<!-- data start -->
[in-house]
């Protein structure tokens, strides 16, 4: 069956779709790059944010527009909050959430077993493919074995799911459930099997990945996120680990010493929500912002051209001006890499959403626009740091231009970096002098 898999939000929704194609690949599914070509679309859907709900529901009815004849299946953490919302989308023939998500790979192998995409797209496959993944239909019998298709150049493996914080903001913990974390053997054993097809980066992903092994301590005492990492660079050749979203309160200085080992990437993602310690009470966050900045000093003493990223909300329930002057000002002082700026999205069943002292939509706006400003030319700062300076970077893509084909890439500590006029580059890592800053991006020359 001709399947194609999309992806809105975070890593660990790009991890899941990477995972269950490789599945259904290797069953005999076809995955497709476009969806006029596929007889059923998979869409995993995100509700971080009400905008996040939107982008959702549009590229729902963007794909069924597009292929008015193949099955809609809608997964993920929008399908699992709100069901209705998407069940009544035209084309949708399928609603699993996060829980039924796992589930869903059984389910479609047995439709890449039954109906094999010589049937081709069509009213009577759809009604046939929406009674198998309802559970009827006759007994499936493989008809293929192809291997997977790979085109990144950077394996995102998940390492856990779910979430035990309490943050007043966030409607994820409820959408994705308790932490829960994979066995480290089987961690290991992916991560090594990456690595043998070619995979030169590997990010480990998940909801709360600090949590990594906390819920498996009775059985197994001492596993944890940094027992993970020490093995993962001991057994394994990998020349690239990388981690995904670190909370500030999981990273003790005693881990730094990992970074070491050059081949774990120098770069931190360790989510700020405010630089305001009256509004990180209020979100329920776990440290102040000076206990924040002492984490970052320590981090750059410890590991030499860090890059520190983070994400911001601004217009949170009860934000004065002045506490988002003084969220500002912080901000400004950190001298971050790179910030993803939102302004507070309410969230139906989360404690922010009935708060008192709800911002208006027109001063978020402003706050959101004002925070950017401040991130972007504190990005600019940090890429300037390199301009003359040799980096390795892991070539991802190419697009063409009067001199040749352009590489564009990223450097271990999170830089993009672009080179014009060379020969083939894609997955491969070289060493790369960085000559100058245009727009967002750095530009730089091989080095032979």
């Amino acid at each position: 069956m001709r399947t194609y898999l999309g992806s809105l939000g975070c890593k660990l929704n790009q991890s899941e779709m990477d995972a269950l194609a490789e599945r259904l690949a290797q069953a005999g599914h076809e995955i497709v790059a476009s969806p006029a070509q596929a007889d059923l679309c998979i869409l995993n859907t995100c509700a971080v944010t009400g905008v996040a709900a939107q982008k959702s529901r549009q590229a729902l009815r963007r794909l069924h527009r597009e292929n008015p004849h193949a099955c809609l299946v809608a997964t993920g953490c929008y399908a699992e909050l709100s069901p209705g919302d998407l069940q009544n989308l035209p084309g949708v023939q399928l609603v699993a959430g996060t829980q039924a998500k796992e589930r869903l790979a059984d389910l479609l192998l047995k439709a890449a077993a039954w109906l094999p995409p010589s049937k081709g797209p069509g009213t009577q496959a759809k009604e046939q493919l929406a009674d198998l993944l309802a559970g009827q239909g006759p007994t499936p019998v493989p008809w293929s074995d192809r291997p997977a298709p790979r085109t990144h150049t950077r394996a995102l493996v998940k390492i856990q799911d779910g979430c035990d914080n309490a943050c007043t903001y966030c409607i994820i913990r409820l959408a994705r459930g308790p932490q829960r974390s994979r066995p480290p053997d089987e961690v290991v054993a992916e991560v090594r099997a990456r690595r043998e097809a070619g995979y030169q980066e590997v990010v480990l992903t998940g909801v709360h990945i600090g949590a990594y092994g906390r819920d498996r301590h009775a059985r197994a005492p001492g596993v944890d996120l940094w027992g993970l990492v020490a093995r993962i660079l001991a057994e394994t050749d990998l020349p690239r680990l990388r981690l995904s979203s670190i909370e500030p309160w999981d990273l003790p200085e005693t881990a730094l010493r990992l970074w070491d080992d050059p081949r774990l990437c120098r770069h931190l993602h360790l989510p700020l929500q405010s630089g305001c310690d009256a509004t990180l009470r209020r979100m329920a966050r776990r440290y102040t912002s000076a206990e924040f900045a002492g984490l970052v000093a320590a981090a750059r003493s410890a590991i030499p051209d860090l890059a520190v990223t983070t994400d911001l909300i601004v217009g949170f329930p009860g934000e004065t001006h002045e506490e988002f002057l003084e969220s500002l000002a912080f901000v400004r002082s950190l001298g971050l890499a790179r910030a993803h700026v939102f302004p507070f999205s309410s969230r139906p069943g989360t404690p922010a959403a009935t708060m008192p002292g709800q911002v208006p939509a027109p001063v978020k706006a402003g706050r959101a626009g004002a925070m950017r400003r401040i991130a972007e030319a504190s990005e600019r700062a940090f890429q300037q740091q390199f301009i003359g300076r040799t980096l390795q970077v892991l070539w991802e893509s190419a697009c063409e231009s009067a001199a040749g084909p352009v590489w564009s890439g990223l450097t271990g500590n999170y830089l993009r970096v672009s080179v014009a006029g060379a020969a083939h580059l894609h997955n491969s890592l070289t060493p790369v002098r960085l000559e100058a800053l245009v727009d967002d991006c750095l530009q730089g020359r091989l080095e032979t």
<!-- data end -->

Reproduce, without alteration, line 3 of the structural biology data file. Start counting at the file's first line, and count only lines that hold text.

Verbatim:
């Amino acid at each position: 069956m001709r399947t194609y898999l999309g992806s809105l939000g975070c890593k660990l929704n790009q991890s899941e779709m990477d995972a269950l194609a490789e599945r259904l690949a290797q069953a005999g599914h076809e995955i497709v790059a476009s969806p006029a070509q596929a007889d059923l679309c998979i869409l995993n859907t995100c509700a971080v944010t009400g905008v996040a709900a939107q982008k959702s529901r549009q590229a729902l009815r963007r794909l069924h527009r597009e292929n008015p004849h193949a099955c809609l299946v809608a997964t993920g953490c929008y399908a699992e909050l709100s069901p209705g919302d998407l069940q009544n989308l035209p084309g949708v023939q399928l609603v699993a959430g996060t829980q039924a998500k796992e589930r869903l790979a059984d389910l479609l192998l047995k439709a890449a077993a039954w109906l094999p995409p010589s049937k081709g797209p069509g009213t009577q496959a759809k009604e046939q493919l929406a009674d198998l993944l309802a559970g009827q239909g006759p007994t499936p019998v493989p008809w293929s074995d192809r291997p997977a298709p790979r085109t990144h150049t950077r394996a995102l493996v998940k390492i856990q799911d779910g979430c035990d914080n309490a943050c007043t903001y966030c409607i994820i913990r409820l959408a994705r459930g308790p932490q829960r974390s994979r066995p480290p053997d089987e961690v290991v054993a992916e991560v090594r099997a990456r690595r043998e097809a070619g995979y030169q980066e590997v990010v480990l992903t998940g909801v709360h990945i600090g949590a990594y092994g906390r819920d498996r301590h009775a059985r197994a005492p001492g596993v944890d996120l940094w027992g993970l990492v020490a093995r993962i660079l001991a057994e394994t050749d990998l020349p690239r680990l990388r981690l995904s979203s670190i909370e500030p309160w999981d990273l003790p200085e005693t881990a730094l010493r990992l970074w070491d080992d050059p081949r774990l990437c120098r770069h931190l993602h360790l989510p700020l929500q405010s630089g305001c310690d009256a509004t990180l009470r209020r979100m329920a966050r776990r440290y102040t912002s000076a206990e924040f900045a002492g984490l970052v000093a320590a981090a750059r003493s410890a590991i030499p051209d860090l890059a520190v990223t983070t994400d911001l909300i601004v217009g949170f329930p009860g934000e004065t001006h002045e506490e988002f002057l003084e969220s500002l000002a912080f901000v400004r002082s950190l001298g971050l890499a790179r910030a993803h700026v939102f302004p507070f999205s309410s969230r139906p069943g989360t404690p922010a959403a009935t708060m008192p002292g709800q911002v208006p939509a027109p001063v978020k706006a402003g706050r959101a626009g004002a925070m950017r400003r401040i991130a972007e030319a504190s990005e600019r700062a940090f890429q300037q740091q390199f301009i003359g300076r040799t980096l390795q970077v892991l070539w991802e893509s190419a697009c063409e231009s009067a001199a040749g084909p352009v590489w564009s890439g990223l450097t271990g500590n999170y830089l993009r970096v672009s080179v014009a006029g060379a020969a083939h580059l894609h997955n491969s890592l070289t060493p790369v002098r960085l000559e100058a800053l245009v727009d967002d991006c750095l530009q730089g020359r091989l080095e032979t």